How to protect your mobile devices [13 tips]

Discover 13 essential tips to protect your firm with secure mobile device practices. Strong passcodes, encryption and more.

minute read

Last Updated June 5, 2024

Category Cybersecurity


Mobile devices, such as smartphones and tablets, have become a standard operating practice for most accountants, who use them to access critical firm information and resources while away from the office.

Unfortunately, many firms take a non-standard approach to allowing these devices to connect to resources. This practice inadvertently risks a firm’s information and network.

The solution: develop a comprehensive mobile device policy and mandate adherence to security best practices.

13 tips for protecting your mobile devices

Tip 1: Mandate strong passcodes

Mobile device passwords and passcodes should be unique, avoiding home addresses, birthdays, and other easy-to-guess numbers that a thief could find out by searching the user’s online profile.

Tip 2: Don’t share access

Users shouldn’t give others access to their mobile device and should change the code after the firm’s IT support personnel do any maintenance (which they should automatically mandate if they access the device).

Tip 3: Use screen locks

Screen locks should be set up and configured to wipe the information on the device after a set number of failed attempts (usually 5-7). The screen should also automatically lock when not used for a short period of time (e.g., 1 or 2 minutes), requiring the user to re-enter the code or a biometric equivalent (fingerprint scan or face scan).

Tip 4: Report theft or loss of device

Users must contact their IT department immediately to remotely wipe the mobile device if it is lost or stolen. Or, contact the mobile service carrier if the firm is not responsible for maintaining the device.

Tip 5: Turn off geotagging

A surprising number of applications include GPS coordinates with photos, texts, or social media usage, which can tag your location with amazing accuracy. These geotags can be nefariously used to identify when the user is away from home on vacation or at a confidential client meeting (providing the exact office address).

Tip 6: Update software and apps

Make sure the smartphone is set to automatically update the latest versions and patches of the device’s operating system (e.g., Android, Mac iOS) and applications (including a firm-recommended antimalware program). It is also important to educate users to run any update that includes a security patch as soon as possible.

Tip 7: Encrypt data

Users should be shown how to verify that data encryption is turned on on their mobile devices. While most current smartphones have this feature automatically set up, older legacy smartphones did not mandate this, so users should be shown how to update the operating system and turn on encryption.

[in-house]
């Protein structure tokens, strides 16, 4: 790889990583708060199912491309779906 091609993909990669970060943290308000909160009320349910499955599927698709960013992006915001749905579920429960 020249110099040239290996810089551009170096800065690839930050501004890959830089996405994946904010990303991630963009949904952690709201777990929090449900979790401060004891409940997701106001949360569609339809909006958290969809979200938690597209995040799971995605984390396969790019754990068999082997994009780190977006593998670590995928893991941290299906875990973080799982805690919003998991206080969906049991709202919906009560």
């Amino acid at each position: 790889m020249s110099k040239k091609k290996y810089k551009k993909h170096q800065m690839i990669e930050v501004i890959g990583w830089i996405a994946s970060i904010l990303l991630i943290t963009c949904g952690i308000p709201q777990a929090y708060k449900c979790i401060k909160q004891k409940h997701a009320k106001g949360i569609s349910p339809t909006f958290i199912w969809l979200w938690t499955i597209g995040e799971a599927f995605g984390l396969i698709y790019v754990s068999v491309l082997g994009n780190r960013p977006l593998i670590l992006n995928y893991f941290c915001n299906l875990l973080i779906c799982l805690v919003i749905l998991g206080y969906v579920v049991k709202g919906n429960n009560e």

Tip 8: Automatically sync/backup device

Smartphones can be dropped and broken, lost or stolen, so their data must be protected. The best way to do this is to automatically back them up. Be sure that the backup system’s standards on encryption and passwords follow the firm’s standards.

Tip 9: Don’t share personally identifiable information (PII)

It goes without saying, but users need to be reminded not to send texts or emails with any confidential client or personal information such as bank accounts, passwords, or social security numbers, including information captured in photographs or attachments.

Tip 10: Avoid Wi-Fi for sensitive transactions

Personnel should be trained to utilize the smartphone’s mobile hot spot rather than Wi-Fi for securely accessing firm data, doing online banking, or shopping where the user’s bank account or credit card information may be entered. Always verify you’re on a secure connection when entering any sensitive information (https: or shttp: should be in the website address header). Users should also disable Bluetooth and not select auto-connect to Wi-Fi, which minimizes the risk of accessing malicious connections to the internet.

Tip 11: Use reputable application stores

Personnel should only download applications from authorized providers, such as Google Play for Android or the Apple App Store for iPhone programs. This minimizes the risk of downloading clone applications that provide free versions of popular applications but can be rife with ransomware that will make your data inaccessible or malware that captures your login name and password and monitors all your activities.

Tip 12: Review applications before installing

Be sure to search comments and ratings on applications before installing them on a mobile device. This may tip users to hidden pitfalls as well as help the user better understand what the application does and what the vendor does with the information.

Tip 13: Don’t allow “jailbroken” or “rooted” phones

Jailbreaking is a term to describe Apple iPhones (rooting describes Android devices) that have been modified to work on different carriers or to add features not allowed by carriers. Rooting and jailbreaking override the security features within the operating system of the smartphone, compromising the device and usually voiding the warranty.

Secure your devices, protect your firm

Mobile devices are an important addition to an accountant’s arsenal of business tools and applications and will become increasingly important as the profession becomes more global and mobile. It is the responsibility of all users to ensure that these tools are securely and properly utilized.

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